TOO often one hears comments like ''I hated maths in school'' or ''I was rubbish at maths'' expressed almost proudly. Somehow it’s okay for people to chuckle about not being good at maths. Yet, if I said “I never learned to read”, they’d say I was an illiterate dolt.

Prime Minister Rishi Sunak clearly understands the power and value of mathematics to society and the economy. In March 2020 he pledged £7 million to provide every region in England with funding for a specialist maths school, the money being made available to open 11 such schools for 16-to-19-year-olds. Building on those earlier plans, the Government has now announced a £6 million National Academy for Maths that will push for numeracy to be seen as important as reading.

Scotland produced one of the greatest mathematical physicists of all time, James Clerk Maxwell.

Let us hope that our new First Minister is also as fanatical about all things mathematical.

Doug Clark, Currie.

Pupils must learn hard work

BILL Brown’s claim (Letters, May 8) that hard work and perseverance in school learning are an "outdated myth" sounds exactly like the sentiments of the illiterate teachers who produced school-leavers crippled by illiteracy in recent decades.

Teachers like that were especially detested by one of Scotland’s finest socialist writes and thinkers, William McIlvanney. He wrote sorrowfully of so-called teachers "confirming the illiteracy" of the young.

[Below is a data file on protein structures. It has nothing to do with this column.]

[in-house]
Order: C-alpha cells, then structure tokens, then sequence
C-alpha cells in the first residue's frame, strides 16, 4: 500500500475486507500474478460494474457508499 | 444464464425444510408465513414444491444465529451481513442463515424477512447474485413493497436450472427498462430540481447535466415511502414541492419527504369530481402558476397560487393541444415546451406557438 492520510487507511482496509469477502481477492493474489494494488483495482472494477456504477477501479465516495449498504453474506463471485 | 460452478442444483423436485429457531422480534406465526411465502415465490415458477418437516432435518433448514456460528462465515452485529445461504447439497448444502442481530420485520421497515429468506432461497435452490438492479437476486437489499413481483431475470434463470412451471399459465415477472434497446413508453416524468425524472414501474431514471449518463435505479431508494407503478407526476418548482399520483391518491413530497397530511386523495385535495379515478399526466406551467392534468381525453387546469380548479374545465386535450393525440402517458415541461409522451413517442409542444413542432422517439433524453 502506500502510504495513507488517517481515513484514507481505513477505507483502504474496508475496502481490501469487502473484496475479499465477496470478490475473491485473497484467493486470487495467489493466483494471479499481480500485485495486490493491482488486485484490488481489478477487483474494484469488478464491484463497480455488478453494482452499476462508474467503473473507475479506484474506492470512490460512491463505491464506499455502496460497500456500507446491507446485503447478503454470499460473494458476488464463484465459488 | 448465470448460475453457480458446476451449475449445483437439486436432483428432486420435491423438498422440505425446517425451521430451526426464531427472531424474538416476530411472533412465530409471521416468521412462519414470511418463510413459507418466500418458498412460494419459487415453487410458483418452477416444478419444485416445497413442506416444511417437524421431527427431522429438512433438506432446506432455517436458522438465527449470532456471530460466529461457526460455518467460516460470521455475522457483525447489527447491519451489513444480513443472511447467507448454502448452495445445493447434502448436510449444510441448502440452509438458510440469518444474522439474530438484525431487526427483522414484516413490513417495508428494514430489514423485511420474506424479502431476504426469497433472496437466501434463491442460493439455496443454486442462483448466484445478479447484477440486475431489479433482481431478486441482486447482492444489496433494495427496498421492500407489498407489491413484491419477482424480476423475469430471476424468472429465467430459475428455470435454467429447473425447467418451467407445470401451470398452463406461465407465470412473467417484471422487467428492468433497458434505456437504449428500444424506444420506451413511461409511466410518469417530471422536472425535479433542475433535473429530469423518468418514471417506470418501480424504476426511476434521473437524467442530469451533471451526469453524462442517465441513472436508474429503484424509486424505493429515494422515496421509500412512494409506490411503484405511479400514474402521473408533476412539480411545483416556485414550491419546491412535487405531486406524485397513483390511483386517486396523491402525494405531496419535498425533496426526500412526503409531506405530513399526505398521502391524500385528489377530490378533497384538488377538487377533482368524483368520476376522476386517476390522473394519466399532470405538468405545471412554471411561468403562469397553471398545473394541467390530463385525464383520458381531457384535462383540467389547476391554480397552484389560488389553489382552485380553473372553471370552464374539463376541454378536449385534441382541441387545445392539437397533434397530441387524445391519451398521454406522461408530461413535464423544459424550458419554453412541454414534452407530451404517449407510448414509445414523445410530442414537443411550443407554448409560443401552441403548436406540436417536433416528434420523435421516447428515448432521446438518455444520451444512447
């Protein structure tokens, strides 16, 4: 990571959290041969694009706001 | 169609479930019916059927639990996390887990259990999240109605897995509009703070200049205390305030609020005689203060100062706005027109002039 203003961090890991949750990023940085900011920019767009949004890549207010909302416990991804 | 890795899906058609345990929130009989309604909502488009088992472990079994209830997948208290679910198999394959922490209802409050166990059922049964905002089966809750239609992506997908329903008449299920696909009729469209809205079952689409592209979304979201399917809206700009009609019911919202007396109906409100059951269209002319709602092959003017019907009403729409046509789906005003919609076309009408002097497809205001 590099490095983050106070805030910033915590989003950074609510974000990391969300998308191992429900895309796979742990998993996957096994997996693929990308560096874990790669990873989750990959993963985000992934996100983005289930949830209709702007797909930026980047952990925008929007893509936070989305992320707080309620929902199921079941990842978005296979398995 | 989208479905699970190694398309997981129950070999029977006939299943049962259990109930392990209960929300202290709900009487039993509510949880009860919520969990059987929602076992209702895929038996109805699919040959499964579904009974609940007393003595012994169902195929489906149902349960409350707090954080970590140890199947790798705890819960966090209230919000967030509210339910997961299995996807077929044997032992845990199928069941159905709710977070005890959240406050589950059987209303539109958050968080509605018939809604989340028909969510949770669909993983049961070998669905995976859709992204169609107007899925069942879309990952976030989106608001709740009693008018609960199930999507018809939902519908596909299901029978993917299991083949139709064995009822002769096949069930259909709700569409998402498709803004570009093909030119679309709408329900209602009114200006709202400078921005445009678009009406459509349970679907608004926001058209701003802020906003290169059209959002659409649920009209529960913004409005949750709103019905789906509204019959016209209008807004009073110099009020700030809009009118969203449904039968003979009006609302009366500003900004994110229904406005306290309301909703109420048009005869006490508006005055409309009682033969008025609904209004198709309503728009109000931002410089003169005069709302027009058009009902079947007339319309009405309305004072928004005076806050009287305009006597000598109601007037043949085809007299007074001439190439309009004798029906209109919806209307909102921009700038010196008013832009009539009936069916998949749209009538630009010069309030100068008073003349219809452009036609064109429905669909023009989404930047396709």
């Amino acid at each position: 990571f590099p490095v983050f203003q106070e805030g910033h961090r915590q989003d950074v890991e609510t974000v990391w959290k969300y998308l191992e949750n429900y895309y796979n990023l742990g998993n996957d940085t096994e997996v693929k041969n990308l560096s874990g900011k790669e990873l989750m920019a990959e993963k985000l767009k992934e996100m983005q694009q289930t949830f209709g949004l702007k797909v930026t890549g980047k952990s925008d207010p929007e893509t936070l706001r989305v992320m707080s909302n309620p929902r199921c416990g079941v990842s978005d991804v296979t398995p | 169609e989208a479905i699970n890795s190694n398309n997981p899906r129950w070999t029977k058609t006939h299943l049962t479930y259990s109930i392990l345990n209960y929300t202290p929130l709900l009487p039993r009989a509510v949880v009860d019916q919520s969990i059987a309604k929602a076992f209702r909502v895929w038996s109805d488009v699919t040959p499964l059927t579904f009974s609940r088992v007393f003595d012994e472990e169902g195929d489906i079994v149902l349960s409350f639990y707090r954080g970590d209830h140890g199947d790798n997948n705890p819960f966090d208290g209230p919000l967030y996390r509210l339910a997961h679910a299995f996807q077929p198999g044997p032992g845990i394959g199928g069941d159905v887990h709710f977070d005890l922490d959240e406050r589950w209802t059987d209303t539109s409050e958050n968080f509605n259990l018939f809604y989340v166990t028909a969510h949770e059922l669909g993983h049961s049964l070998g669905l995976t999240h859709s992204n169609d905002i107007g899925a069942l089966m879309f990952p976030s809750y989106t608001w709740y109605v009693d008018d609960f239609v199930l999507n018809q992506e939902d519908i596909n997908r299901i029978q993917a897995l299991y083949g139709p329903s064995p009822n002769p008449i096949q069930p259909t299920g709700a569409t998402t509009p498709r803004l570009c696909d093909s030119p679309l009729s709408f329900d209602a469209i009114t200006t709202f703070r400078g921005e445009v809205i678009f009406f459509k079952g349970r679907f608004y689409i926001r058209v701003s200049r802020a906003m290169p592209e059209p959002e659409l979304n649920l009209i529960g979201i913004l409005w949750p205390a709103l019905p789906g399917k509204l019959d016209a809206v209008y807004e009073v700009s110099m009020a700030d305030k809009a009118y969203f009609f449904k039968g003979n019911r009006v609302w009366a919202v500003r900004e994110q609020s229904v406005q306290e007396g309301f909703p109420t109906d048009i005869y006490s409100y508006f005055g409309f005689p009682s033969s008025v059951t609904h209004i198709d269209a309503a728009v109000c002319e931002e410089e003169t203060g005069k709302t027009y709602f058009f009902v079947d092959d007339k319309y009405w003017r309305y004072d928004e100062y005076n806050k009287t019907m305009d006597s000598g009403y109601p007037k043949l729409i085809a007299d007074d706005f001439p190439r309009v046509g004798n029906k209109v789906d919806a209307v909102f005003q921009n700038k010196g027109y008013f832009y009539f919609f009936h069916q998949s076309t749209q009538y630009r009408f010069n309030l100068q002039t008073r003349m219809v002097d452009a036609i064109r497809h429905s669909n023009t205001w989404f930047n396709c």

Learning is work and it only becomes fun with deep involvement and concentration.

Learning is discovery and joyous. It takes effort to get there.

Young people who love their work and immerse themselves in it are not wage slaves or anyone’s slaves. Young people who miss that mark are serfs and prisoners of futility.

The Khmer Rouge and their crusade of murder against literacy was thought to be a thing of the past in a distant land. Wrong. Too many schoolteachers in Britain have hated attainment and call it divisive, because it’s unattainable for them. They wish learning to be shallow at most.

Mr Brown needs an experience of how poor parents and children in Africa value deep and thorough education so much that the children walk 10 and more miles to school every day with a handful of boiled rice in their satchel.

Tim Cox, Bern, Switzerland.

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Don't build over rail tracks

LAST month Màiri McAllan, Cabinet Secretary for Net Zero, started a chain of events by announcing that the interim net zero target could not be met. She had just recognised the reality. What has been achieved is mainly a result of exporting our heavy industry so its emissions are not counted in Britain.

Scotland's biggest source of emissions is transport and Ms McAllan also recognised, quite rightly, that the Westminster Government is mainly responsible for controls on transport emissions. What can Scotland do? Net zero cannot be achieved without a more comprehensive railway network. While railway construction is expensive it would be much cheaper if the trackbeds were not built over with housing.